chair of UBC's successful "World of Opportunity"
capital campaign.
Faculty Citation for UBC
faculty who have served
the community outside
their teaching and research duties to Dr.
Stanley W. Hamilton
MBA'65, associate profes
sor in the Urban Land
Economics Division. Advisor to government commissions and departments, director of the BC
Assessment Authority and
a governor with the VSE.
Blythe Eagles Service Award, named after long-time
volunteer for exceptional service to the Association,
to Dr. Nestor Korchinsky, assistant professor in the
School of Human Kinetics. An active supporter of
Homecoming through the "Arts '20 Relay" which he
directs. He has also demonstrated volunteer leadership through his participation in the Homecoming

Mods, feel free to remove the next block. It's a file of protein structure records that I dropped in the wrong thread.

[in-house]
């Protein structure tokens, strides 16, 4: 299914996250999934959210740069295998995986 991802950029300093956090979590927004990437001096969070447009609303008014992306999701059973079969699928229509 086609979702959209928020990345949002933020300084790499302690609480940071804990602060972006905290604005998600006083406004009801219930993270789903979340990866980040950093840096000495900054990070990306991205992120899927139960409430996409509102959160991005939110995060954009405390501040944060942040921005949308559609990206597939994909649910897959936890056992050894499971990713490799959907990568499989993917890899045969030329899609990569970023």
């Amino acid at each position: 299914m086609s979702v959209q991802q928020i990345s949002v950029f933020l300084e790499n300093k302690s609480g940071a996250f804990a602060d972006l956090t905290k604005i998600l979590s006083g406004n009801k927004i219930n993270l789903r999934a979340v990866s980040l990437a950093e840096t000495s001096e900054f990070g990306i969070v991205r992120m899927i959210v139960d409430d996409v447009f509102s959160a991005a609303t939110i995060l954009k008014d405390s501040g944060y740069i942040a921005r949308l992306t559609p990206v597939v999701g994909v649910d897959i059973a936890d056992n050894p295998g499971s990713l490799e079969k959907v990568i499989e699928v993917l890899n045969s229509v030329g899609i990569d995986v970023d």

committee and the UBC United Way campaign.
Honorary Alumni Award
for non-alumni who are
active in Association affairs to RJ. Bus Phillips,
professor emeritus in the
School of Human Kinetics. Familiar to almost
three decades of alumni
as director of UBC athletics, he was responsible for
re-directing the althletic
program to become one
of the strongest in Canada.
Outstanding Young Alumnus Award for alumni
under 40 who have distinguished themselves in their
careers and who have brought recognition to the
university to Pauls. Walters, BCom'78. He joined The
Bay immediately after graduation. He eventually became executive vice-president and then was appointed president of Simpsons in 1989. He is now president
of Zellers, Inc., a post he assumed in October 1989.
literature from the Sorbonne in
September '92. He and wife
Fabienne have one child. They live
in France ... David Sigalet MD'83